Firstly, parents rely on God in receiving children. Verse 3 says that children are a gift, or an inheritance, from the Lord, and the fruit of the womb is His reward. They are never a surprise, an accident or an “Oops.” Children are from God. He is the one who ultimately controls the opening and closing of the womb. It is also important to think about this idea of inheritance. It is signiﬁcant in that it is not about our right to have children, but rather that it is a privilege granted by One who gives all life. While some gifts may seem to be inconsequential, an inheritance is something deemed valuable and precious.
Moreover, an inheritance is distributed restrictively. It is not passed out as favours at a birthday party. Like in a will, the inheritance is distributed according to the will of the writer. In the parallel, children are said to be a reward. We are not told what they are a reward for, but like the inheritance, the reward is given by God when children are granted. This way of seeing children elevates our idea of having children and leads us to place surpassing value on every child’s life. Rather than the pessimistic view that some have toward having children, this passage calls us to see God’s hand of blessing in the giving of children.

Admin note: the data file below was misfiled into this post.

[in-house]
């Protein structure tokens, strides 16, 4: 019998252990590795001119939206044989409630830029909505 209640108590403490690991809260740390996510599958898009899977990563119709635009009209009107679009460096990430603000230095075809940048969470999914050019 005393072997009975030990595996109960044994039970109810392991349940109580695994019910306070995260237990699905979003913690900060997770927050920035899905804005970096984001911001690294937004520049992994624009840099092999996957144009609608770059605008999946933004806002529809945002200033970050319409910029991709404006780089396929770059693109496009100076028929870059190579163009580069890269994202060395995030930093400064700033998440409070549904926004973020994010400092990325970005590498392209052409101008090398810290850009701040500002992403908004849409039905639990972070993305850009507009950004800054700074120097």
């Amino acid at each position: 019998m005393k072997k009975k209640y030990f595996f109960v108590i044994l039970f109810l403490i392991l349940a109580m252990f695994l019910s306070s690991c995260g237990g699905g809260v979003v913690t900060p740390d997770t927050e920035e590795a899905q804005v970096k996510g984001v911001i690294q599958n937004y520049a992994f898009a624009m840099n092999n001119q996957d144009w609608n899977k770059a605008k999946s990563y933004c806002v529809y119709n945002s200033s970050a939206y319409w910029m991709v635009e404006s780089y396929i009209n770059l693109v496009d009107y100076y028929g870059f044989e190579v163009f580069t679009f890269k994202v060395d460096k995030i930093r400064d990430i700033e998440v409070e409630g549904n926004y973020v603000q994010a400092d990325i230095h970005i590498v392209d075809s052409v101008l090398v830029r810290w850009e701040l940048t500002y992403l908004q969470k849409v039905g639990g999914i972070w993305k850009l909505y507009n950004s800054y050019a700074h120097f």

Second, parents rely on God in training their children. The psalmist uses the image of a warrior, with bow and arrow, to make this point. He likens a person’s children to arrows, which are carefully aimed and directed as they are launched from a bow. Similarly, parents carefully seek to direct the lives of their children, so that they follow a true course and achieve their intended goal in the battles of life.
Besides, the children become a means of God’s blessing to their parents, protecting them, especially in old age. The well-raised child is an ever-increasing blessing to a parent. The blessings of God may come in many forms, but verse 5 tells us that one of the greatest blessings of God is children—and many of them! While our “quivers,” that is, our families, maybe of varying sizes, we are blessed of God when we have the full complement of children that He chooses to give us.
Another thing to remember is each child is different, and each has something to contribute to the well-being of the family. And ultimately, the blessing of God and the investment in parenting is evident in children who engage their world with conﬁdence on behalf of their parents.
As a parent and now a grandparent, I have learned a great deal of what parenting requires. Of all the skills we need, the biggest is that we pray. Pray for parents. Pray for their children.
The realities in our world today indicate that many homes, even Christian homes, fall short of this biblical ideal. Children rebel against their parents, and parents neglect to spend quality time with their children. Tender spirits are wounded by cutting words, harsh reactions, and biting criticisms. These sad realities serve to remind us of the perils of our sinfulness and of the fact that parents need God if they are to succeed in the venture of home-building. This ancient psalm reminds us anew that Christian families succeed by depending on God.